13. Derrick, Thank you for your thoughful response to these questions. As I stated above, it's been some time since I read your piece and I apologize if I asked questions that you had already answered in your article. I am still curious about the following two questions, which, given my own experience at least, are also at the crux of the matter, even if the media and animal welfare activists have focussed on the gavage for obvious reasons: I'd also be interested to know if you had a more detailed report to file but were constrained by space allocation. Cheers, Jamie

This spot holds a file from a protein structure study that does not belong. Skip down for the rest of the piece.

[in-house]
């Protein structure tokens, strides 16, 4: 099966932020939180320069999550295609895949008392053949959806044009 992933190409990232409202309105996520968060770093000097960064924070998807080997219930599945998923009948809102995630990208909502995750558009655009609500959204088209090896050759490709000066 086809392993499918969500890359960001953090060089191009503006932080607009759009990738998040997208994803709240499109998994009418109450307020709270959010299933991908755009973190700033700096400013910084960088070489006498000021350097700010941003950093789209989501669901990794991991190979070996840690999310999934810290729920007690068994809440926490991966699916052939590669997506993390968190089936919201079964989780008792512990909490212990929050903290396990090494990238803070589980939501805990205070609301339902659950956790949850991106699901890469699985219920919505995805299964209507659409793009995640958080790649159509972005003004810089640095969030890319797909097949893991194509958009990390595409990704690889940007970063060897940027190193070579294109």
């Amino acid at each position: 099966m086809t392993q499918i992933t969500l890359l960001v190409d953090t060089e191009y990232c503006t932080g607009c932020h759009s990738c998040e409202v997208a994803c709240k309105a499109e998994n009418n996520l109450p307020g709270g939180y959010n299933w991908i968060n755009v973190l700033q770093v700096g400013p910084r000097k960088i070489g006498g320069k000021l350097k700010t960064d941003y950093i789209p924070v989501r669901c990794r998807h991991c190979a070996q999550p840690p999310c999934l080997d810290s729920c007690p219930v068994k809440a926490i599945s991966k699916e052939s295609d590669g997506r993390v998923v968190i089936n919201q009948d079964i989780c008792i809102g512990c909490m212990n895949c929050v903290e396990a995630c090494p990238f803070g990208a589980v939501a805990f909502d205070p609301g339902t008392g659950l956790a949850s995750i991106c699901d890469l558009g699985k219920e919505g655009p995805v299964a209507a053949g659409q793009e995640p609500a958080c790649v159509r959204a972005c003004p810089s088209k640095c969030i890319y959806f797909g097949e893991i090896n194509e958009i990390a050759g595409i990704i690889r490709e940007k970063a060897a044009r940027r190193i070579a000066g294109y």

14. In Canada, Quebéc is the only province that permits foie gras production. So, not only is it impossible to buy from a local producer, the farm (Number 2, as above) that I would be most tempted to buy from is not licensed to export extra-provincially. I suspect that the same challenge is extant for American consumers. And again, although expert gavage does not appear to harm the animals, there are certainly other stress points, chief among them, as I tried to point out above, the size of the finished lobe. Away from his boss, one of the hands allowed that the distended portion (that part that stuck out under the ribcage) was the 'greed factor'. Although as derricks points out, any contused portions are sold for much less. But they even had a cure for that: a value-added, on-site pâté production facility that produced a myriad of packaged products. I think the mainstream culinary media has badly dropped the ball on this issue - far too late to the discussion whilst promoting yet more cover stories on brand extensions in Las Vegas and interesting ways to torture skirt steak. Editorial leadership has simply been invisible.